What a street style photographer can teach you about South African style

Obakeng Molepe tells African stories through street style photography that captures feeling, locations and outfits

As an iconic style brand who realizes that style lives on the street, Levi's set out to tell authentic stories of style by working with a photographer that would capture the essence of how people #LiveinLevi's.

Recognising Obakeng Molepe as a photographer who captures self-expression in an authentic manner that's core to the brand and its values, Levi's wanted to inspire South Africans to wear their jeans in their own way. We caught up with the exciting young photographer to talk street style.


What does street photography mean to you?
To me street photography is capturing peoples everyday lives and having the privilege of telling the story of images in my own personal style.


How did you first discover this style of photography?
I used to live in Maboneng and I would see all different kinds of people and locations and I guess the feeling I got from got from seeing all these people and scenarios got me to translate my work in this style.


What do you think makes a memorable street style photograph?
The idea of capturing time (being able to capture the feeling, location, outfit) it's the ability to freeze time and when one sees the image they can have that memory or feeling even when the photograph is passed its due time.


In what ways do you think the approach differs in South Africa to Europe or America?
Our cultures do the job for us, finally being able to tell an African story with western influence. Basically documenting what it means to be African.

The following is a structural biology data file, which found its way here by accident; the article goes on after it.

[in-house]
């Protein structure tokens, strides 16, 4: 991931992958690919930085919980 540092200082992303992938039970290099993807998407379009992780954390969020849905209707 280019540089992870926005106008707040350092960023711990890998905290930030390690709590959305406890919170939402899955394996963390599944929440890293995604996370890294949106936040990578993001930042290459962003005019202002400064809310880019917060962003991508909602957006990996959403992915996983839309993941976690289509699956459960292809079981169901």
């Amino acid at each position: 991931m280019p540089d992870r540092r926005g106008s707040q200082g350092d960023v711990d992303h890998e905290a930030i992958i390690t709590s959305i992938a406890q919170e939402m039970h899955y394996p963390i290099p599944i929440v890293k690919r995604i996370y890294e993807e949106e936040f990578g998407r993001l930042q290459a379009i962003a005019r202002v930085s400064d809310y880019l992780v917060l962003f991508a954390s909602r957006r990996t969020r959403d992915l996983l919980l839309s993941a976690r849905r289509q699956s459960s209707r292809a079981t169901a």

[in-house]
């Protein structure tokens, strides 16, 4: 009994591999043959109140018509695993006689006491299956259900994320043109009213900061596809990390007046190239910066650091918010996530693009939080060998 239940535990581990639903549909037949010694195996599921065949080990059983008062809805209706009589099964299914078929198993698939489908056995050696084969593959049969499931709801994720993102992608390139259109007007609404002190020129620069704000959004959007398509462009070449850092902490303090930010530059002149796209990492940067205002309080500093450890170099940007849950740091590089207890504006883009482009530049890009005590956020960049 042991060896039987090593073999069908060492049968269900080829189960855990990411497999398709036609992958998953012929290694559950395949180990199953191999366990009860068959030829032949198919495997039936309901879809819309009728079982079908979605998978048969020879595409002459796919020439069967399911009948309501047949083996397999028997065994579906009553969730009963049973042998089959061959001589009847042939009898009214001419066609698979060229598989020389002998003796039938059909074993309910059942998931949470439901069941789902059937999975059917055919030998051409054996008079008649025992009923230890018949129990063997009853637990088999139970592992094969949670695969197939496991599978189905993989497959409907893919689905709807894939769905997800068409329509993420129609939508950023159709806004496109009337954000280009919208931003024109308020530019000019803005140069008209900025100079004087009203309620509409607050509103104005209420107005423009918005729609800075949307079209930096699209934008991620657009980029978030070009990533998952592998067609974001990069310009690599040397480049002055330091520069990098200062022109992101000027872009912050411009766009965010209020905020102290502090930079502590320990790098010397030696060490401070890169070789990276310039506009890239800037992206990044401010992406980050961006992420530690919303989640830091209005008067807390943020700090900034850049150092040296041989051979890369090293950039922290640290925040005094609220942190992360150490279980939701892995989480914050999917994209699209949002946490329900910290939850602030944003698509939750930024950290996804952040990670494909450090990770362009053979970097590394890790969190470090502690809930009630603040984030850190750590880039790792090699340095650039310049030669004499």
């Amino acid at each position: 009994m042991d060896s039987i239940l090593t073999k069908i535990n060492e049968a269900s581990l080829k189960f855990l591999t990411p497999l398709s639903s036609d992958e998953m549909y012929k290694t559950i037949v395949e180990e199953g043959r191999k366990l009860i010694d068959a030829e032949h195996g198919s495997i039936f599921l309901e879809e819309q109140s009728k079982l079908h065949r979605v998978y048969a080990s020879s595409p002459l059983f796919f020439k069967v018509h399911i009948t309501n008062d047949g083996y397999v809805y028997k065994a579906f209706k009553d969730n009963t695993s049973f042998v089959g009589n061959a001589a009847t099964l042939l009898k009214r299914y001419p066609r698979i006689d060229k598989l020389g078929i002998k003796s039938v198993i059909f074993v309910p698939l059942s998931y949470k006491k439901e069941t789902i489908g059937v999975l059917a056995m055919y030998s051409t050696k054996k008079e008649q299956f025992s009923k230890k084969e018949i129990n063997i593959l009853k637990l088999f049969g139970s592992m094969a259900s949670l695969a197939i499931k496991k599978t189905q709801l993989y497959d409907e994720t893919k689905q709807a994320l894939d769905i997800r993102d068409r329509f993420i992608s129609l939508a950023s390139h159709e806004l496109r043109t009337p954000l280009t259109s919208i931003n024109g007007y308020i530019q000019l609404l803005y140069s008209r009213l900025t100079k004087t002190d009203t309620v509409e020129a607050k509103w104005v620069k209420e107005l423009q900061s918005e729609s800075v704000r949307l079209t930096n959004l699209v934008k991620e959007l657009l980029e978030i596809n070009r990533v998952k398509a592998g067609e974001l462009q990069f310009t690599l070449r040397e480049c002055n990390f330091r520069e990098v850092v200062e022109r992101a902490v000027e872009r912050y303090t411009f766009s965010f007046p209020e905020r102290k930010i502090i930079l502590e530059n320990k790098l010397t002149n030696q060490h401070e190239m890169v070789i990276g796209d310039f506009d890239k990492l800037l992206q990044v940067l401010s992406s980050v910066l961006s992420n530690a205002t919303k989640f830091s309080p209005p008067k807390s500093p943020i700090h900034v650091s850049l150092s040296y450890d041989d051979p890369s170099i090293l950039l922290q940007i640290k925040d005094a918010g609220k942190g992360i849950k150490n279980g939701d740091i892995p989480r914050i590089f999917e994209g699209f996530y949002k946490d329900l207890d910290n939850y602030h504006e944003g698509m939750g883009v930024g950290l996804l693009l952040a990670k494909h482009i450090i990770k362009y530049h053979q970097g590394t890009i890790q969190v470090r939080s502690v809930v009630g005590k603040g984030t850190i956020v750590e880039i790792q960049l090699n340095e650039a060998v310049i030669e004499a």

What do you want people to take away from your Levi's street-style photo's?
That life beyond themselves exist, I think we as humans have grown to be so narcissistic, especially with idea of "individuality", we end up forgetting that there is so much that happens beyond our "individuality" or our circles.


How have you seen street photography evolve in South Africa?
Street photography never really changed, the people changed (people are more free with their styles, bodies and who they are) guess that's how the images look more organic.

Do you shoot on a phone or a camera and why?
I use a camera, it's my third eye. With a phone I don't have much control but with my camera I can adjust the settings to match the scenario as it is very difficult to capture what the eye sees with just a cell phone.


When you are out shooting-how much of it is instinctual versus planned?
I'd say 30% is planned and that would be the location and what I would like to get out of the images, the rest is instinct and I seem to amaze myself all the time.

How important is the subject/model in your images and why?
They are very important, I feel like models or subjects breathe life into our images and other people are able to connect, empathize, sympathize or just relate to the subject at hand.

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